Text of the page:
In a June 16 story headlined "Has NBC Given Up on Black Shows?" Greg Braxton discussed abandonment of black programming and the increasing scarcity of the positive black role model. This problem greatly concerns me. I fear that without a real effort by television creators and programmers, young blacks will come to believe that the only way to achieve success is through entertainment or athletics. And many in these professions are either inappropriate models or are unwilling to assume the responsibility. Take Charles Barkley's declaration against becoming a role model.
Television must take the initiative in creating positive role models, not only for blacks but for all minorities. In an attempt to contribute to this movement, I accepted a role as a schoolteacher on an upcoming episode of "A Different World," a quality program that presents positive images and strong role models for black youth. Unfortunately, NBC has canceled "A Different World" for next season.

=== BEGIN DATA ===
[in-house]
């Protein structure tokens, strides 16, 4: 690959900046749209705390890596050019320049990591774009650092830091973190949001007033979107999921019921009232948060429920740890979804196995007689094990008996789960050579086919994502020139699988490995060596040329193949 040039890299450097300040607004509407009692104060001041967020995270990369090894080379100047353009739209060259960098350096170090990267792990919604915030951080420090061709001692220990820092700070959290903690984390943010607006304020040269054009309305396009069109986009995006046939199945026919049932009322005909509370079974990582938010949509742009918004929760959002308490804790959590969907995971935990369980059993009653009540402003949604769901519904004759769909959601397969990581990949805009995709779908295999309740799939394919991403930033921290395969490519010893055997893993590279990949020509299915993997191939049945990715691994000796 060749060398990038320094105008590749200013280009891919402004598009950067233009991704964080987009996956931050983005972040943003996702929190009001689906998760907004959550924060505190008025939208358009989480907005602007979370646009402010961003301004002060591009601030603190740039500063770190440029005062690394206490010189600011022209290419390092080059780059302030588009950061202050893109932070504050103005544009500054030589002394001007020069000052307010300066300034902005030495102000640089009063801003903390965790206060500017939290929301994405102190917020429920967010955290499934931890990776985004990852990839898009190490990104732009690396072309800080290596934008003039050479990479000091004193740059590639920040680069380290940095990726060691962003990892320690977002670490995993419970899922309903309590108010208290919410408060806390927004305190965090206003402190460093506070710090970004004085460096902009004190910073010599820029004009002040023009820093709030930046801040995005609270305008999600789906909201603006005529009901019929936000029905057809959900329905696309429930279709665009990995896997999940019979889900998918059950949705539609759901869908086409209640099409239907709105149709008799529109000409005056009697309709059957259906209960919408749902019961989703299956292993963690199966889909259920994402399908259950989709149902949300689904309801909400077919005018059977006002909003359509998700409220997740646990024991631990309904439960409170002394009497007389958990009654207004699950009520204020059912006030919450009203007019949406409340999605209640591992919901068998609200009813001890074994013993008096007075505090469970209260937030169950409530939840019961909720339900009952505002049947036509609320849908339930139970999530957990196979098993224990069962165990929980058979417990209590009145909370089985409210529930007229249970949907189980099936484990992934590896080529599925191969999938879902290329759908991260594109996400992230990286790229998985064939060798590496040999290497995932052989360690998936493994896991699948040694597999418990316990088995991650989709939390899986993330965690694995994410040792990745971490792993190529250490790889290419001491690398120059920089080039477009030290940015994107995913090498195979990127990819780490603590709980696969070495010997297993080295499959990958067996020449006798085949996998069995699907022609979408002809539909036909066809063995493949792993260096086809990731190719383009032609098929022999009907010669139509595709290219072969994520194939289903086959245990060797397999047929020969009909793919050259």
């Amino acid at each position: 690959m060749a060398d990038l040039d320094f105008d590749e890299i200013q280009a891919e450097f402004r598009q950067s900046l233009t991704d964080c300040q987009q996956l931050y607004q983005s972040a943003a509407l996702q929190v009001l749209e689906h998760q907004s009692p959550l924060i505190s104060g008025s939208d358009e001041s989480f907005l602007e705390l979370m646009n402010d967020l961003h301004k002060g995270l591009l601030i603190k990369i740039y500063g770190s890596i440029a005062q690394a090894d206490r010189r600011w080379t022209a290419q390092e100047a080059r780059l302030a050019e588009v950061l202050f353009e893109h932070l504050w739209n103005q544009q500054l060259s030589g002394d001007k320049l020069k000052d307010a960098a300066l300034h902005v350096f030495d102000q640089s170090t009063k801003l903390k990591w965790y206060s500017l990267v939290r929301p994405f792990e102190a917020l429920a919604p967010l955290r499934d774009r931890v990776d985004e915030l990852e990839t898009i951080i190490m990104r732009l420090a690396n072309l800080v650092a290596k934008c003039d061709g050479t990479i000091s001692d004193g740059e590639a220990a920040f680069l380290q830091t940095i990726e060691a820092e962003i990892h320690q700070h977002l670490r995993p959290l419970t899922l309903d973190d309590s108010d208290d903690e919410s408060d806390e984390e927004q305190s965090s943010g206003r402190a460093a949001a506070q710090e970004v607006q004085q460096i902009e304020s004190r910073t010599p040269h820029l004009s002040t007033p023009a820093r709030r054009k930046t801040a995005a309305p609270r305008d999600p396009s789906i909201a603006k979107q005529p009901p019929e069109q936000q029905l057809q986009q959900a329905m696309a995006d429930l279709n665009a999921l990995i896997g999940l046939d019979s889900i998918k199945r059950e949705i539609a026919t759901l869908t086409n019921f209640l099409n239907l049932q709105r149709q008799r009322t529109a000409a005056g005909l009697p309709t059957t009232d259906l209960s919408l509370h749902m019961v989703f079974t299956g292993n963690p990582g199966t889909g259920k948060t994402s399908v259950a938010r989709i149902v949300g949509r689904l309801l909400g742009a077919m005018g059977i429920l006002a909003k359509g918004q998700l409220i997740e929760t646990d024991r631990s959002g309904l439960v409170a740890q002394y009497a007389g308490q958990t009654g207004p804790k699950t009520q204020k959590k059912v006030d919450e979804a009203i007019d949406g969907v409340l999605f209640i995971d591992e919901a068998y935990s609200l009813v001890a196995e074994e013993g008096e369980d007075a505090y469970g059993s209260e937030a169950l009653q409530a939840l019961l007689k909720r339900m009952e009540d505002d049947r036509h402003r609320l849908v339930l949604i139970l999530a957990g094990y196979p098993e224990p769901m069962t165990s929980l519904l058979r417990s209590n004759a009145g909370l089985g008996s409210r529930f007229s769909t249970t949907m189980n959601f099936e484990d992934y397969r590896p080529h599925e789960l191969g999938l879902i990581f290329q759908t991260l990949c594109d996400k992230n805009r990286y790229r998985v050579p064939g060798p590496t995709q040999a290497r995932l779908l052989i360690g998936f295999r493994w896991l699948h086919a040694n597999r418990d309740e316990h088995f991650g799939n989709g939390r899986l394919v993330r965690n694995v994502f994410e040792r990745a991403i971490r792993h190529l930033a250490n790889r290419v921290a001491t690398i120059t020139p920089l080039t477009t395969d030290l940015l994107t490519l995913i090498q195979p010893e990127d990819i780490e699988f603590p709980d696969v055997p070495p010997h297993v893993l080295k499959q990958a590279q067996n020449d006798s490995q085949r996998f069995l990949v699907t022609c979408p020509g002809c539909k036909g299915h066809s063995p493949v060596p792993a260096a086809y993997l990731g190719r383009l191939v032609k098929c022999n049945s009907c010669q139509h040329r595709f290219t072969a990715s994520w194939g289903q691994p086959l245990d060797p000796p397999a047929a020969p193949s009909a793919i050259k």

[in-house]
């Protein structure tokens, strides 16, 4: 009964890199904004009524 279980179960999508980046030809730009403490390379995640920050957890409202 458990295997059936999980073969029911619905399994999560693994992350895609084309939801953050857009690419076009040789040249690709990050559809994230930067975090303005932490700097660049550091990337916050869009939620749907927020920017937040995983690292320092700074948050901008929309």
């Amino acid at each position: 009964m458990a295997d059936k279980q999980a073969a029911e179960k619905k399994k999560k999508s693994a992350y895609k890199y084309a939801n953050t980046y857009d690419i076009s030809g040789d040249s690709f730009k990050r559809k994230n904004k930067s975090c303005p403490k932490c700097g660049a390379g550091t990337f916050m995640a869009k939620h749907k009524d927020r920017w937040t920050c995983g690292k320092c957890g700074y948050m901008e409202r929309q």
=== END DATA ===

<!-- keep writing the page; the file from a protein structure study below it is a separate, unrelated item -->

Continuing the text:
I understand that programs that fail to perform in the ratings are replaced. That's the business. But canceled programs that portray minorities must be replaced with others that portray minorities. If not, the progress we have made in addressing and legitimizing minority issues will diminish.
We must not only look at the quantity of minority portrayals but also their quality. Shows like "A Different World" and "I'll Fly Away" may not pull in impressive numbers, but the networks must recognize that the message of these shows is important. I believe the decision-makers must weigh the costs and benefits of programming choices.
In the electronic age, television has become both teacher and baby-sitter. In this capacity, television creates reality. When "The Cosby Show" portrayed blacks as doctors and lawyers, young black audiences saw these goals as realistic and obtainable. The Huxtables became role models that inspired and motivated a generation of viewers. We need to make this type of programming less of an exception.
We cannot underestimate the power of television, and we must distribute its power fairly. Minorities must be allowed to benefit equally from television's ability to legitimize, inspire and motivate. If we balance television programming wisely, it can be a great force in creating social harmony.